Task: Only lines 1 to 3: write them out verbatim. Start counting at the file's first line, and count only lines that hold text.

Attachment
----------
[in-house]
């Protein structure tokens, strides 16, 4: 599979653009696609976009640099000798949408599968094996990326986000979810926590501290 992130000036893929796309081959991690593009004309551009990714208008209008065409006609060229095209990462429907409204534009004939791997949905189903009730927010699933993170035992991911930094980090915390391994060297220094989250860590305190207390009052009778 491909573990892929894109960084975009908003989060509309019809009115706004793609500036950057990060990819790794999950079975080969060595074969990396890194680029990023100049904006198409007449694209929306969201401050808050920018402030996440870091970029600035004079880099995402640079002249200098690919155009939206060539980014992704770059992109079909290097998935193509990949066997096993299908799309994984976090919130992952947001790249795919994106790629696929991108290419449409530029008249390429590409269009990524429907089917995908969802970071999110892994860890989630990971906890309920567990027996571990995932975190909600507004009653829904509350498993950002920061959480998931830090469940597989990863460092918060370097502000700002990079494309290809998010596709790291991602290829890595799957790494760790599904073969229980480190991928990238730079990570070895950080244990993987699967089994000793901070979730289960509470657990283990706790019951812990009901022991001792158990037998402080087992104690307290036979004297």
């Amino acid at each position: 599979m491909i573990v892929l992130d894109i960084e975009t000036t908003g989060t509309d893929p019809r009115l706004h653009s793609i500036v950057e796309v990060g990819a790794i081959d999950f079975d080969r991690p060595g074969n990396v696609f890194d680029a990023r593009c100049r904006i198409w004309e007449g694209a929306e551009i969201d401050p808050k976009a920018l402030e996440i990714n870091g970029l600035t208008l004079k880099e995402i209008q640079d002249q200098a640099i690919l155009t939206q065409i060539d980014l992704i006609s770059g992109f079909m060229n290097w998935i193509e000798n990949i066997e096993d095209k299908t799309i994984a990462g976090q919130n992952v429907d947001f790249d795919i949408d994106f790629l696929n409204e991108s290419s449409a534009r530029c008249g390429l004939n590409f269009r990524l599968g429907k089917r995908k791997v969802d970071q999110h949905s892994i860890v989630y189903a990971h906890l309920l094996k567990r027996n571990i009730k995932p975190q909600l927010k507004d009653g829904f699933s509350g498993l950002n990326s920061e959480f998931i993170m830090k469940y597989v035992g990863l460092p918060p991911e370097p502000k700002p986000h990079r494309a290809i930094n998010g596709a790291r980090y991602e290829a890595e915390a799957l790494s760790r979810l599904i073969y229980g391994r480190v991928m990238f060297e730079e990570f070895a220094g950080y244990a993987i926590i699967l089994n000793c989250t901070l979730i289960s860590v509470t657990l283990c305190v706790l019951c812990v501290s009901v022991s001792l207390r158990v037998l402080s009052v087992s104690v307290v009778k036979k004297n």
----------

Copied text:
[in-house]
């Protein structure tokens, strides 16, 4: 599979653009696609976009640099000798949408599968094996990326986000979810926590501290 992130000036893929796309081959991690593009004309551009990714208008209008065409006609060229095209990462429907409204534009004939791997949905189903009730927010699933993170035992991911930094980090915390391994060297220094989250860590305190207390009052009778 491909573990892929894109960084975009908003989060509309019809009115706004793609500036950057990060990819790794999950079975080969060595074969990396890194680029990023100049904006198409007449694209929306969201401050808050920018402030996440870091970029600035004079880099995402640079002249200098690919155009939206060539980014992704770059992109079909290097998935193509990949066997096993299908799309994984976090919130992952947001790249795919994106790629696929991108290419449409530029008249390429590409269009990524429907089917995908969802970071999110892994860890989630990971906890309920567990027996571990995932975190909600507004009653829904509350498993950002920061959480998931830090469940597989990863460092918060370097502000700002990079494309290809998010596709790291991602290829890595799957790494760790599904073969229980480190991928990238730079990570070895950080244990993987699967089994000793901070979730289960509470657990283990706790019951812990009901022991001792158990037998402080087992104690307290036979004297």
């Amino acid at each position: 599979m491909i573990v892929l992130d894109i960084e975009t000036t908003g989060t509309d893929p019809r009115l706004h653009s793609i500036v950057e796309v990060g990819a790794i081959d999950f079975d080969r991690p060595g074969n990396v696609f890194d680029a990023r593009c100049r904006i198409w004309e007449g694209a929306e551009i969201d401050p808050k976009a920018l402030e996440i990714n870091g970029l600035t208008l004079k880099e995402i209008q640079d002249q200098a640099i690919l155009t939206q065409i060539d980014l992704i006609s770059g992109f079909m060229n290097w998935i193509e000798n990949i066997e096993d095209k299908t799309i994984a990462g976090q919130n992952v429907d947001f790249d795919i949408d994106f790629l696929n409204e991108s290419s449409a534009r530029c008249g390429l004939n590409f269009r990524l599968g429907k089917r995908k791997v969802d970071q999110h949905s892994i860890v989630y189903a990971h906890l309920l094996k567990r027996n571990i009730k995932p975190q909600l927010k507004d009653g829904f699933s509350g498993l950002n990326s920061e959480f998931i993170m830090k469940y597989v035992g990863l460092p918060p991911e370097p502000k700002p986000h990079r494309a290809i930094n998010g596709a790291r980090y991602e290829a890595e915390a799957l790494s760790r979810l599904i073969y229980g391994r480190v991928m990238f060297e730079e990570f070895a220094g950080y244990a993987i926590i699967l089994n000793c989250t901070l979730i289960s860590v509470t657990l283990c305190v706790l019951c812990v501290s009901v022991s001792l207390r158990v037998l402080s009052v087992s104690v307290v009778k036979k004297n």